I love adventure and action stories, but I wasn’t an avid reader. Truthfully, I hated reading. I am from the first TV generation. My mother did try to force the books, but her effort came in short spurts as her life had too much going on, and it was easier to leave us shrinking away in front of the boob-tube, where Batman and Robin went Bang, Pow and all those other funny effect used at that time.
It wasn’t until I was packed off to boarding school, at the age of eleven, that reading took on another role in my life. Still it wasn’t immediate. When reading for school I believe a teacher is what can make a huge difference, and turn a lazy reader into an interested reader. So my taste is for action, adventure, magic, and it can have some romance, but mostly I like the ones with that final and very fulfilling victory over the bad guy.
The first book I remember from boarding school was Hamlet. Not because of the book, but because of the very handsome and charming teacher. It was an all girls’ school, so not many options, aside from a math teacher with bad breath! I came out of that course thinking I enjoyed reading Shakespeare. Not until years later, when I had to read it on my own, without a handsome man spoon-feeding it to me, did I realize I didn’t really like READING Shakespeare. I loved his themes, his takes on humanity and society, his twists, and the intelligence of his writing but God, that English was too torturous.
During my second year in boarding school, I had a great English teacher who got me to love the Odyssey. Again, it wasn’t the reading in itself, but the story and the way she helped up me visualize it and live it. Then came a grand prize, she took us to watch Yul Brynner in the Odyssey in 1975 at the Colonial Theater in Boston. Wow, what a man! Sexiest bald man alive then, after that came others, like Sean Connery… anyway, back to the books.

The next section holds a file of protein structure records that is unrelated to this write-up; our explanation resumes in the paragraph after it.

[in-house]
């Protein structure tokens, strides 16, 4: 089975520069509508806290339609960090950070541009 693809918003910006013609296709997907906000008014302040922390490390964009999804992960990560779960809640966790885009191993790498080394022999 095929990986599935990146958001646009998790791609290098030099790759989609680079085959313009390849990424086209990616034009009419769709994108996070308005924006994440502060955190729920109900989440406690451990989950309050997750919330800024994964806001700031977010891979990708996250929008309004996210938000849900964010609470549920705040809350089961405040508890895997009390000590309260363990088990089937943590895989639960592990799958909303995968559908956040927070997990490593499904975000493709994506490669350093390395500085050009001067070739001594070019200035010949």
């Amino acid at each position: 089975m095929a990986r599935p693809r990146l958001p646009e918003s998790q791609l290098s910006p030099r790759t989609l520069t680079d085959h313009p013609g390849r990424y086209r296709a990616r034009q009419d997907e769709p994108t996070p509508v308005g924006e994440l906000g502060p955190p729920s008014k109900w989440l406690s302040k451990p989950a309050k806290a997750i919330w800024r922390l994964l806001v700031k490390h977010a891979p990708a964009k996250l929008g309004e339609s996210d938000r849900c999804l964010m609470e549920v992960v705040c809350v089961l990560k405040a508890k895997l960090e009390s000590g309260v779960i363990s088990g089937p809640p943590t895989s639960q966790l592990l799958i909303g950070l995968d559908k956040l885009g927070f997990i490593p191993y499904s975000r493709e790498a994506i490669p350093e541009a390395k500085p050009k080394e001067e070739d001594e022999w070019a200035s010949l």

These two experiences changed my indifference towards reading. I began to see in books the chance to run away, to be someone else; somewhere else, outside those walls where trouble seemed to follow me, even when I was innocent. I became less fearful of life and less angry at my situation.
While I was traveling through those stories in my mind no one and nothing could tie me down. My attitude towards injustice began to change. Instead of sticking to my problems, I began to take on others’ and was soon kicked out of school. I guess Ulysses’ courage rubbed off on me and affected my attitude towards the rulers of that small ugly world.
Other books did follow, and most seemed to have the theme of injustice. I lashed out without a second thought. And the headmaster lashed back after several episodes by calling my father and giving him the good news.
This wasn’t my first experience of getting kicked out, I had a tendency, but it was the one that marked me the most. For the first time in three years I really didn’t want to go home.
I arrived back at my old school, with no friends, no friendly faces and my tail between legs. My mother, who continued to be an avid reader, gave me the book that would stay with me until this day, and would help me get through that painful period—The Once and Future King by T.H. White.
This one I read on my own, and I couldn’t put it down. For the first few weeks, whenever I got a short break, I would run to the bathroom with that thick book and a cigarette. Yeah, it wasn’t a comfy place to read, but the only place we could smoke and read. So cheers to T.H. White, for his writing needed no guide, nor a handsome teacher, to woo me away on a wonderful magical voyage.
About the Author
Eleanor T Beaty was born in Brazil. She grew up in several places, Argentina, Switzerland, US, and Brazil. She has published in Brazil and Turkey. She has a BA in English literature and currently lives in Brazil with her husband. Check out Veiled Mist on Amazon.